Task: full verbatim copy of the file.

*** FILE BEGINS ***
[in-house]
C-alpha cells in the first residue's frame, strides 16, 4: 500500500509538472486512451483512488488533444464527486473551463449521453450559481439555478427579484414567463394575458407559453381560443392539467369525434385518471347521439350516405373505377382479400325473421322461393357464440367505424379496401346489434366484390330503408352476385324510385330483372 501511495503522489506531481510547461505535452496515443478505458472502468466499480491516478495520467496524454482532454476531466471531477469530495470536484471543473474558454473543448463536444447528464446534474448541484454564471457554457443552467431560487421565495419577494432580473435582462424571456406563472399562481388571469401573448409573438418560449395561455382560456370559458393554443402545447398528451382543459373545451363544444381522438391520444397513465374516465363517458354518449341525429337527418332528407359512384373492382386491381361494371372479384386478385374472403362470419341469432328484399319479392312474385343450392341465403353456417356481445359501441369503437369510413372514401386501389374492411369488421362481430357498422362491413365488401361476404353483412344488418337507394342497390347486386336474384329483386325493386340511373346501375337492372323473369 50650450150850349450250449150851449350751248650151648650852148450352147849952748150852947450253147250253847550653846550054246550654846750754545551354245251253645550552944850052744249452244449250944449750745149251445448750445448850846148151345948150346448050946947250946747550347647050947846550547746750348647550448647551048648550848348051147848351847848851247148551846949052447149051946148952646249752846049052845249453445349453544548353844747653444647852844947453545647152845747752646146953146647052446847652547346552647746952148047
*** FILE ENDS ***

[in-house]
C-alpha cells in the first residue's frame, strides 16, 4: 500500500509538472486512451483512488488533444464527486473551463449521453450559481439555478427579484414567463394575458407559453381560443392539467369525434385518471347521439350516405373505377382479400325473421322461393357464440367505424379496401346489434366484390330503408352476385324510385330483372 501511495503522489506531481510547461505535452496515443478505458472502468466499480491516478495520467496524454482532454476531466471531477469530495470536484471543473474558454473543448463536444447528464446534474448541484454564471457554457443552467431560487421565495419577494432580473435582462424571456406563472399562481388571469401573448409573438418560449395561455382560456370559458393554443402545447398528451382543459373545451363544444381522438391520444397513465374516465363517458354518449341525429337527418332528407359512384373492382386491381361494371372479384386478385374472403362470419341469432328484399319479392312474385343450392341465403353456417356481445359501441369503437369510413372514401386501389374492411369488421362481430357498422362491413365488401361476404353483412344488418337507394342497390347486386336474384329483386325493386340511373346501375337492372323473369 50650450150850349450250449150851449350751248650151648650852148450352147849952748150852947450253147250253847550653846550054246550654846750754545551354245251253645550552944850052744249452244449250944449750745149251445448750445448850846148151345948150346448050946947250946747550347647050947846550547746750348647550448647551048648550848348051147848351847848851247148551846949052447149051946148952646249752846049052845249453445349453544548353844747653444647852844947453545647152845747752646146953146647052446847652547346552647746952148047